It felt a bit like warming up for an appearance on University Challenge with a humble pub quiz. Everyone knows that the real test comes in September when the Azzurri travel to Spain. But, if you wanted to look closely, there were still things to learn from the comfortable victory over Liechtenstein.
The first, perhaps, and most important, was the need for a clear head and a bit of patience when they head to Madrid for their World Cup qualification key clash. In the first half in Udine, Giampiero Ventura’s side played a frenetic football which produced more frustration than flow. It might have been different if an early Antonio Candreva wondergoal had not been incorrectly ruled out for offside, but nonetheless, it was only when Italy started to put a little more composure into their performance that they really put their opponents to the sword.
Architect in chief of that more clinical approach was Lorenzo Insigne, who is growing more into a classy international player with every game. He might well have added to his goal and assist, but much of the best that the boys in blue produced came through him. The Napoli man will find it harder to unlock the Spanish defence, for sure, but he has the spark of creativity that this side desperately needs.
There was also comfort in Ventura’s reading of a match when you think that all three of his substitutes produced a goal. Federico Bernardeschi, Eder and Manolo Gabbiadini all added something to the side, even if it was, undeniably, against a tiring opponent. It will take all his tactical insight, of course, to secure the victory needed in a few months’ time to knock the group leaders off their pedestal.
The newer faces, too, gave reason for comfort with Leonardo Spinazzola in particular confirming his promise on the left side of the defence. Some players look instantly at home for their country and he is one of them. When they were dishing out character, it appears, he went back for at least a second helping.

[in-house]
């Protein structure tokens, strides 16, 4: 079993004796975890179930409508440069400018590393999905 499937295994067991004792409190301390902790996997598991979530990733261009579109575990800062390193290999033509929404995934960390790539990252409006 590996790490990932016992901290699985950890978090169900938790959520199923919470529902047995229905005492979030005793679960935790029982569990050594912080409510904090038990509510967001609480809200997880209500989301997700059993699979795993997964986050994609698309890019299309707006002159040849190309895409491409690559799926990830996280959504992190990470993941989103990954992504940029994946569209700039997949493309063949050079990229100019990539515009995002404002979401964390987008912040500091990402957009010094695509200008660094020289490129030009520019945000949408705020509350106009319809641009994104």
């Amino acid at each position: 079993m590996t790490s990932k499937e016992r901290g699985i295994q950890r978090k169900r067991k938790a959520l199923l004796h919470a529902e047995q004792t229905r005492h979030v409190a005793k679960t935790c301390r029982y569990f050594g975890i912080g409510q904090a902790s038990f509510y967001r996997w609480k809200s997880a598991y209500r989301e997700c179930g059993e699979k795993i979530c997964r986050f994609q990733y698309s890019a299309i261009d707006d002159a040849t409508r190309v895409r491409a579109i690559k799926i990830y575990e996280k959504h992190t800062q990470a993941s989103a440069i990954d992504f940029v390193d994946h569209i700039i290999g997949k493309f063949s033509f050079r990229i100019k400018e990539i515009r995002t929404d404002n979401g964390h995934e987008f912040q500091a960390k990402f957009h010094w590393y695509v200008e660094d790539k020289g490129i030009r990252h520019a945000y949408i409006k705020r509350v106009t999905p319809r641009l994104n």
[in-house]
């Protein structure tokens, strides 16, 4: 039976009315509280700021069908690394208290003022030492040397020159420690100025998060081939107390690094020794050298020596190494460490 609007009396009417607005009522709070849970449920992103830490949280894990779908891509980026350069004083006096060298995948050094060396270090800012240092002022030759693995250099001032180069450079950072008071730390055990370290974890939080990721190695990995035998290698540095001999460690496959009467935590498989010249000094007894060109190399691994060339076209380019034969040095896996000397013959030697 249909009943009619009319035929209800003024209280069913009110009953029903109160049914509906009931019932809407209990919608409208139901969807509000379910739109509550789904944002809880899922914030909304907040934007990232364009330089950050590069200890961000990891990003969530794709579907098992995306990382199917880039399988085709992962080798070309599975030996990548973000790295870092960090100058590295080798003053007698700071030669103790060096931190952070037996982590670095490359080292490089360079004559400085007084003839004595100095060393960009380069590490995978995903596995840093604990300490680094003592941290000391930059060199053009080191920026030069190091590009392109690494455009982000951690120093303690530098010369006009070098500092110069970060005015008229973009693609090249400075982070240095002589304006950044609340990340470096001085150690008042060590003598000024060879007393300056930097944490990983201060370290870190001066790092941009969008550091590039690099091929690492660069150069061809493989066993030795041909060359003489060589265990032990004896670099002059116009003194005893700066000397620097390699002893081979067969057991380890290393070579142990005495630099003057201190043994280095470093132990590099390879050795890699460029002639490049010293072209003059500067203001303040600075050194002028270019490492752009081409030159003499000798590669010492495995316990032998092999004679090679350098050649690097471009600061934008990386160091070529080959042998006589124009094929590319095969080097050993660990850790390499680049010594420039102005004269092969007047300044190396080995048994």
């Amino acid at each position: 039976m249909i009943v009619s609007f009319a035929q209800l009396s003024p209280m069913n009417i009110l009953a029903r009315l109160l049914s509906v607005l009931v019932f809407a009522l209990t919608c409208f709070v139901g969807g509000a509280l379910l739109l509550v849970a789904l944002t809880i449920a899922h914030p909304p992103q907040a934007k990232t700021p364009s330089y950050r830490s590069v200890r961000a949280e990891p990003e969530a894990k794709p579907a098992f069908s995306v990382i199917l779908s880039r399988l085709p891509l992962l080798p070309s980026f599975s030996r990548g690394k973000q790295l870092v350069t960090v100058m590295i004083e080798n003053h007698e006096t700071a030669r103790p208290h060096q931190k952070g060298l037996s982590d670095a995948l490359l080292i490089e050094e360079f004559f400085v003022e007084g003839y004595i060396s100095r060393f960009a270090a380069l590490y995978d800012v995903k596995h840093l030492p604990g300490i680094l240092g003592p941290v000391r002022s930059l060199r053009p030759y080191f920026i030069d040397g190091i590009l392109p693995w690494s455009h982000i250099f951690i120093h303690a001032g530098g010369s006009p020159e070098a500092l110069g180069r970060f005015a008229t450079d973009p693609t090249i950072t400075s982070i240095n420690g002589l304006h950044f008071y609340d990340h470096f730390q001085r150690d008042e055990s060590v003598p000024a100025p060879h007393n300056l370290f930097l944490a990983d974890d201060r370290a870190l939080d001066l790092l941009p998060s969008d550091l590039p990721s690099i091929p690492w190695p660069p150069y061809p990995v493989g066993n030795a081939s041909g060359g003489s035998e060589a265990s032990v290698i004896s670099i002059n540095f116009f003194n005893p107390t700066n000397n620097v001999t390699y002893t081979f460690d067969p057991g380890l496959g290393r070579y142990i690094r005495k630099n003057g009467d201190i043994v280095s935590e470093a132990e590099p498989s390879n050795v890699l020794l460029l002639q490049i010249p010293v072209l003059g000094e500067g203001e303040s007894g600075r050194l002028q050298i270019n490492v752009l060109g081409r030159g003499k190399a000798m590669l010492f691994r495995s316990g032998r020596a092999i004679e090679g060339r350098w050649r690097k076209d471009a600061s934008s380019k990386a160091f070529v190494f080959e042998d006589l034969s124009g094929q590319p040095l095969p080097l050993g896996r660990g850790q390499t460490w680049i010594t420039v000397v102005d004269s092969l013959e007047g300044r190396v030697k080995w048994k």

It was a little harder to assess Lorenzo Pellegrini, the latest debutant of the Ventura era. He did his job competently enough, but it was not the kind of display that really grabbed the attention. There will be time, however, for him to develop into the role.
Italy made some in-roads into Spain’s goal difference advantage, but it looks unlikely to be enough to get them to the top of the table via that route. It means that only a triumph when they visit the Santiago Bernabeu is likely to be enough to give them automatic qualification for Russia. And that, as we all know, is one of football’s taller orders.
The miserabilists will tell you that it is a task well beyond their means, and they may well be right. This is a side which has yet to entirely convince and no victory over a lowly-ranked outfit was ever going to change that. However, the Azzurri have a habit of producing their very best when the odds look stacked against them and there were a few hints here that they had some of the materials at their disposal to do so again when the occasion arises.
With a cool head, top performances from their most influential players and some astute analysis of their opponents, this team could produce another memorable result. It won’t be easy, of course, but since when have Italy ever liked it easy?